Reference : Employee discourse: tensions between the use of English and multilingual exchanges in...
Scientific congresses, symposiums and conference proceedings : Unpublished conference
Arts & humanities : Languages & linguistics
Employee discourse: tensions between the use of English and multilingual exchanges in daily work activities
Lejot, Eve mailto [University of Luxembourg > Faculty of Language and Literature, Humanities, Arts and Education (FLSHASE) > Identités, Politiques, Sociétés, Espaces (IPSE) >]
Foreign Language Teaching in Tertiary Education IV: Economy and Foreign Languages - 4th International Conference
15-10-2015 to 17.10.2015
Technological Educational Institute of Epirus
[en] Argumentation ; Workplace ; Multilingualism
[en] A number of European projects – ELAN (2006), Dylan (2006-2011), CELAN (2011-2013) – have confirmed the importance of multilingualism in workplaces. They provide evidence that a multilingual environment increases the diversity and the quality of projects, while monolingualism can mean a loss of markets. Economics professors, François Grin and François Vaillancourt (1997), have also demonstrated that managers have higher salaries when they are multilingual. At the same time, 80% of the communication in English in European workplaces is between nonnative speakers (Kankaanranta 2008). Indeed, since the 80s, English as a lingua franca (ELF) has been accepted as the international business language. Although English is not considered a threat to multilingualism (House 2002, 2003), tensions exist between these two forms of communication: ELF and multilingualism.
In this paper, I present an analysis of Airbus and UNESCO employee interviews using argument formula (Ancombres, Ducrot 1983). These two institutions have similar multilingual characteristics, including the use of English as a lingua franca, regular communication with sites in Spanish-speaking areas as well as making available courses in English, French, German and Spanish for employees. My aim is to identify the factors involved when employees switch languages during professional tasks in the workplace.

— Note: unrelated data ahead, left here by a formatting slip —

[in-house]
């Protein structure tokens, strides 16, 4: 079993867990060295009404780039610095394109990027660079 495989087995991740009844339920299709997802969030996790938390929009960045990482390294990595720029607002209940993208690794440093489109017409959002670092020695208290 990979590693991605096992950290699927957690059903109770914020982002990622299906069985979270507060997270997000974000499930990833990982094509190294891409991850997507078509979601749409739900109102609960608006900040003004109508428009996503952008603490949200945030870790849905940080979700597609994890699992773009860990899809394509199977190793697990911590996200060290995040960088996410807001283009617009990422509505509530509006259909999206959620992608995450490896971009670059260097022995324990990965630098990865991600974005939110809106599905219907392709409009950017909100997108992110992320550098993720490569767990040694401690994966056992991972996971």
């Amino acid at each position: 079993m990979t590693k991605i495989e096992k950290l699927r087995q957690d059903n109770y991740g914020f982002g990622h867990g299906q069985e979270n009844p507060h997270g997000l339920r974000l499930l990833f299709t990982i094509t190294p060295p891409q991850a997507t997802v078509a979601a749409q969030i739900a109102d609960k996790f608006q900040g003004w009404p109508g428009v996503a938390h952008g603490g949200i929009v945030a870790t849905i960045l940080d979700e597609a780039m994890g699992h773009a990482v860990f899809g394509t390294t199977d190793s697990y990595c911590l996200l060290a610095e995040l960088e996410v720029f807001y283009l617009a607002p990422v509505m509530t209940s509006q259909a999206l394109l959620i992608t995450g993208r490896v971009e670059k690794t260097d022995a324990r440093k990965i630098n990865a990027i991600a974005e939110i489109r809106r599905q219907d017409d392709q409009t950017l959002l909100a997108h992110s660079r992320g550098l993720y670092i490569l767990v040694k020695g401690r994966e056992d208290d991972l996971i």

The initial analysis of what is said before and after the connector “but/pero/aber/mais” within discourse in four languages indicates tensions between the use of English and multilingual exchanges in daily work activities. The combination of “enonciation-frames” (Charolles 1997) and the role of personal pronouns (Benveniste 1974) shows that the employees adapt their communication according to workplace structures: they tend to use English at an executive or a departmental level, while at team and face to face levels their communication benefits from multilingual skills. However employees report exclusively using English to perform their professional tasks, using the connector “but” in order to explain why, when and with whom they switch from one language to another. These language choices depend in part on individual multilingual skills. Three contextual factors were also found to influence the choice of language: the location (headquarters, another European company site, cafeteria, corridor, meeting room, etc.), the time of day (coffee break, lunch, meeting etc.), the composition of the group and the linguistic profile of the interlocutors. The presentation concludes by discussing how the awareness of the tension between the use of English and other languages impact on collecting information, networking in the workplace and increasing work opportunities.
Researchers ; Professionals ; Students

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